Opinion Brief

Is the world's largest passenger jet a death trap?

An Airbus A380 superjumbo jet suffered a massive engine failure over Indonesia this week, raising new concerns about the plane's safety

Australian airline Qantas has grounded its fleet of six A380 Airbuses after one of them was forced to make an emergency landing in Singapore because one of its four engines "disintegrated" in flight. A blast in the No. 2 engine apparently sent debris up through the wing, a potentially very dangerous occurance. It was the third incident involving an A380 superjumbo jet in as many months, and some of the 440 Qantas passengers said they felt "lucky to be alive." Should fliers by alarmed? (Watch a passenger's footage from the crash)

This is certainly frightening: Qantas "claims there was no explosion," says Dan Nosowitz at Popular Science, but that "doesn't exactly jibe with passenger accounts of 'a big boom.'" And after all the "struggles" and delays Airbus had to overcome to get these massive, double-decker 525-seaters to market, passengers are going to be nervous until they get some straight answers."Airbus A380's engine disintegrates over Indonesia, manages to land safely"

The scariest part is all the unknowns: This was an "uncontained engine failure" — meaning the explosion blew parts out of the engine case, says Brett Snyder at BNET. That's rare, but it's no reason for Qantas to "instantly ground" an entire fleet. There must be more to the story — maybe Qantas was already worried about the A380 and this was the "final straw," or maybe the blast caused "greater damage" than reported."Qantas grounds A380s after engine failure: There's more to this story"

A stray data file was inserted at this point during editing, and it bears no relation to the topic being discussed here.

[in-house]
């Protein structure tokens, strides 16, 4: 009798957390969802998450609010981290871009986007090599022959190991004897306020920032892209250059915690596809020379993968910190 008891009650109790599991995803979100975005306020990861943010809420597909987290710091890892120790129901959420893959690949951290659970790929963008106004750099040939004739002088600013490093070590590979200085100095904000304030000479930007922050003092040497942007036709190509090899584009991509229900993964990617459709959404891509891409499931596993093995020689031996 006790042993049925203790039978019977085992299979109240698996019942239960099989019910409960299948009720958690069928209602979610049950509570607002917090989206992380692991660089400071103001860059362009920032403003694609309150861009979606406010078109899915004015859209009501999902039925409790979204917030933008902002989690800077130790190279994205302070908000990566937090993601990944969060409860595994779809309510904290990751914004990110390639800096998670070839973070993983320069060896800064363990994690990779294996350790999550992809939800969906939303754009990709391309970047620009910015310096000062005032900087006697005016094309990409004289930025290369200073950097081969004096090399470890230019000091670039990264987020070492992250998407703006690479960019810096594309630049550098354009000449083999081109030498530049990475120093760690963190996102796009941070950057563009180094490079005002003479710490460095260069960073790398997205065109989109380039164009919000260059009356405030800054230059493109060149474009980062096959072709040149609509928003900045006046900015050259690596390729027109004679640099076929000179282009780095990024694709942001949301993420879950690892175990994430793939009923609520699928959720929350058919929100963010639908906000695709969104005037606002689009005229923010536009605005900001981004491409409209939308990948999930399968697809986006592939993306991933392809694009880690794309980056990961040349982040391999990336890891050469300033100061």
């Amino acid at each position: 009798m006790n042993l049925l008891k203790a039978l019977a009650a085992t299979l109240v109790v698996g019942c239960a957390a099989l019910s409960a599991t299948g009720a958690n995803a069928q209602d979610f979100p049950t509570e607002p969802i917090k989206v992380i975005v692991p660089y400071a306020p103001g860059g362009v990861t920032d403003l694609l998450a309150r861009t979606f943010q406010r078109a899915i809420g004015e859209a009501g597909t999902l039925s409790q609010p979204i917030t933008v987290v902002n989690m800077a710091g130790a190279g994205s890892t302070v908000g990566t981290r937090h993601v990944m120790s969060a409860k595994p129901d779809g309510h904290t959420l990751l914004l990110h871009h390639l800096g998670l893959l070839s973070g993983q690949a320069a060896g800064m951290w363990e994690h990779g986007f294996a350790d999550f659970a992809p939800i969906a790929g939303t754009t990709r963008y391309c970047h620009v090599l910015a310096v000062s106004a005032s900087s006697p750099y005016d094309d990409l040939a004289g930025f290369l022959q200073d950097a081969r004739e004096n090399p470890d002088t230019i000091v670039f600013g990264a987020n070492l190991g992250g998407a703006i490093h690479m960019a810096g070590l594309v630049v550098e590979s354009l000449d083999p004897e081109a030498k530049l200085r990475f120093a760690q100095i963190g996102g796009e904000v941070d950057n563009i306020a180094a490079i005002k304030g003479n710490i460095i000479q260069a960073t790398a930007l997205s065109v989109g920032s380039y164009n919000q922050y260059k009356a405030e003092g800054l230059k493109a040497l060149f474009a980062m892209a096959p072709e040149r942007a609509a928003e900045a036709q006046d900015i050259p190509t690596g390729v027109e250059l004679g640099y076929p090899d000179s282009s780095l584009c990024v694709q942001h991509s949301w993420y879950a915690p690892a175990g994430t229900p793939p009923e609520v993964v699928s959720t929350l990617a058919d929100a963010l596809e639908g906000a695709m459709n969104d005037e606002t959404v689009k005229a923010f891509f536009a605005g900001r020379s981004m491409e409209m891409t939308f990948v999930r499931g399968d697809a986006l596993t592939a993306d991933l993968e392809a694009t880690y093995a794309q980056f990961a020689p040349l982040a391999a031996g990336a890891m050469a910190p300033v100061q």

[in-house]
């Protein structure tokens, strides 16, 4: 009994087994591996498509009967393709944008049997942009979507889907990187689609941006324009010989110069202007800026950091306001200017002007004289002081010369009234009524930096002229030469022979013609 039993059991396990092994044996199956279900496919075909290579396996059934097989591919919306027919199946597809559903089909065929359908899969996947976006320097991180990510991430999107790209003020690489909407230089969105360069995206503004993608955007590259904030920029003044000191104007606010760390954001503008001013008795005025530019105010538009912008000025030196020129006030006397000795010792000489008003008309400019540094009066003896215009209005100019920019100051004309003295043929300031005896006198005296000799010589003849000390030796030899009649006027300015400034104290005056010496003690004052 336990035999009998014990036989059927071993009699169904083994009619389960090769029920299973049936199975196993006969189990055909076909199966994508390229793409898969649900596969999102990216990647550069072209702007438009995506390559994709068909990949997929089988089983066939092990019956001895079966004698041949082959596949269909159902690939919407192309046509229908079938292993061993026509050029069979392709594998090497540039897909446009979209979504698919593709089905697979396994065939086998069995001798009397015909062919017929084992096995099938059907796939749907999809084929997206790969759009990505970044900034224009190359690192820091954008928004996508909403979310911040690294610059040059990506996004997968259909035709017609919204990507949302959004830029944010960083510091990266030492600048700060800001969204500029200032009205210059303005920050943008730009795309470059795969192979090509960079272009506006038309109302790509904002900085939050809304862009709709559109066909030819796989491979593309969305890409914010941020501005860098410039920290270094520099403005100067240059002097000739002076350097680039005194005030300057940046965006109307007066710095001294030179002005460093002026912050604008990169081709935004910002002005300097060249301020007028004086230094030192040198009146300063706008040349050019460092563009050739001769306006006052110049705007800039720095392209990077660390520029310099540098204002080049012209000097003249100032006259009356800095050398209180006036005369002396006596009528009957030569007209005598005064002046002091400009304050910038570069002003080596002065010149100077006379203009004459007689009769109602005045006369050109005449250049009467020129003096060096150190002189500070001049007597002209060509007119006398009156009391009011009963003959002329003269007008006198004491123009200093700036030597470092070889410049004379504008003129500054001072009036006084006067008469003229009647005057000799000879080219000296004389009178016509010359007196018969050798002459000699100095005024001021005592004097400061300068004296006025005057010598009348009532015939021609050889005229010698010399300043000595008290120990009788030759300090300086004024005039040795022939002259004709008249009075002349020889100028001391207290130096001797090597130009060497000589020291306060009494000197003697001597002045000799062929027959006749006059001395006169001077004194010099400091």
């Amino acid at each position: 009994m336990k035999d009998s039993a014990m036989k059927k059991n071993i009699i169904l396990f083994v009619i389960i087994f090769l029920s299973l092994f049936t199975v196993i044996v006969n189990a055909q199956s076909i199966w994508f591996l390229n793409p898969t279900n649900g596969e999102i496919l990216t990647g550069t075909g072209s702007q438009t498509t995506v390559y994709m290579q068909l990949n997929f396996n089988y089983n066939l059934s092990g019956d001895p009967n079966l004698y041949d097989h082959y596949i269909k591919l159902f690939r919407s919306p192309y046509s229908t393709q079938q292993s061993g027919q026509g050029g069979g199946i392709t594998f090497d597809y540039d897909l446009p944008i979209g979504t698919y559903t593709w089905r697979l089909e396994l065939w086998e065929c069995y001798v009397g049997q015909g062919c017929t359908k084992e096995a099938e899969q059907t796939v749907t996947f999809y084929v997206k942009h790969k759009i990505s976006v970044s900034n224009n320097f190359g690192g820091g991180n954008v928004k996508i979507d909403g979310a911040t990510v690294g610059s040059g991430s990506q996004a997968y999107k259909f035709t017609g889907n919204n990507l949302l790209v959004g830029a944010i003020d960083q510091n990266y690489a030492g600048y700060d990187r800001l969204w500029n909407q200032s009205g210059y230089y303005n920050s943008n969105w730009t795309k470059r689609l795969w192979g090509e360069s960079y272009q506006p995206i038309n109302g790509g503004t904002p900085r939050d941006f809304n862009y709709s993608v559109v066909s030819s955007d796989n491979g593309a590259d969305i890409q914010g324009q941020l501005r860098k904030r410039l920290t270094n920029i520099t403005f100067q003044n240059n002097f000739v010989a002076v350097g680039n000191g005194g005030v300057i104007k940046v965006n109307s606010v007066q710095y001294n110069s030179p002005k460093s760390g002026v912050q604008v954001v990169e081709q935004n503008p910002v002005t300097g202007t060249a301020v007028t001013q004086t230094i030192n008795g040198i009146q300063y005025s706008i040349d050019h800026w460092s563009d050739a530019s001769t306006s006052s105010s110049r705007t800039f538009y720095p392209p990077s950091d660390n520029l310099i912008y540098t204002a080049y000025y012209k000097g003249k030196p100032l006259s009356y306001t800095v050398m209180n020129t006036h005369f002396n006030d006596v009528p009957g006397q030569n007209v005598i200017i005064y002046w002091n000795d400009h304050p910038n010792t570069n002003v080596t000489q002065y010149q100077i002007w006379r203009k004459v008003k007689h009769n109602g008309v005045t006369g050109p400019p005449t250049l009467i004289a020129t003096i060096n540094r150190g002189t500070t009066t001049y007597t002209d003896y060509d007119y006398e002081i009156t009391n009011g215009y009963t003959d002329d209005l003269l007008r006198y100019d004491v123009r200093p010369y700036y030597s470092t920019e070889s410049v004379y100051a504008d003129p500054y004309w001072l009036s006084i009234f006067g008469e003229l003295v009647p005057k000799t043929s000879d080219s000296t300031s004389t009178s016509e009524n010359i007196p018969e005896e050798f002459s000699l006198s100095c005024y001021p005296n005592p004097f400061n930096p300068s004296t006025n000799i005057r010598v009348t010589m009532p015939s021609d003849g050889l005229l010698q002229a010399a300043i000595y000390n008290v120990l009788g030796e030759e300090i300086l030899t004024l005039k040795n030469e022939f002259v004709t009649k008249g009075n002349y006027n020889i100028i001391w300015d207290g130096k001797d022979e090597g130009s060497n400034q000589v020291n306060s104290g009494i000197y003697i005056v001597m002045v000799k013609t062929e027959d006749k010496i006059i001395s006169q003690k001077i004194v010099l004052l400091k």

Answers are on the way: There is simply no way to read this near disaster, says Ben Sandilands at Plane Talking, until the investigation is complete. Aviation authorities will interview the pilots and review the maintenance and flight records of all four Rolls Royce Trent 900 engines on this plane, and on every other Airbus 380. The good news is that whatever they find will help prevent "future in-flight incidents.""What happens next in the Qantas A380 incident?"

.....................................

SEE MORE OF THE WEEK'S COVERAGE OF AIRPLANE SAFETY:Invasion of the body scannersAirplane safety: The musical?The 'air traffic controller kid' outrage

Recommended

New chancellor at Kabul University bans women from campus
An Afghan girl sits in an empty classroom.
going backwards

New chancellor at Kabul University bans women from campus

South Korean military says North Korea fired 'unidentified projectile' into sea
File footage of a North Korean missile launch airs on South Korean TV.
all eyes on north korea

South Korean military says North Korea fired 'unidentified projectile' into sea

Germany's next governing coalition could be determined by 3rd- and 4th-place parties
Annalena Baerbock.
what's next for germany

Germany's next governing coalition could be determined by 3rd- and 4th-place parties

Other countries are besting even the most vaccinated U.S. state
Burlington, VT.
vaccinate the world

Other countries are besting even the most vaccinated U.S. state

Most Popular

7 cartoons about America's vaccine fights
Editorial Cartoon.
Feature

7 cartoons about America's vaccine fights

Jimmy Fallon and Nicole Kidman almost make it through interview without awkwardness
Jimmy Fallon and Nicole Kidman
Last Night on Late Night

Jimmy Fallon and Nicole Kidman almost make it through interview without awkwardness

Democrats are governing like Republicans
A donkey.
Picture of W. James Antle IIIW. James Antle III

Democrats are governing like Republicans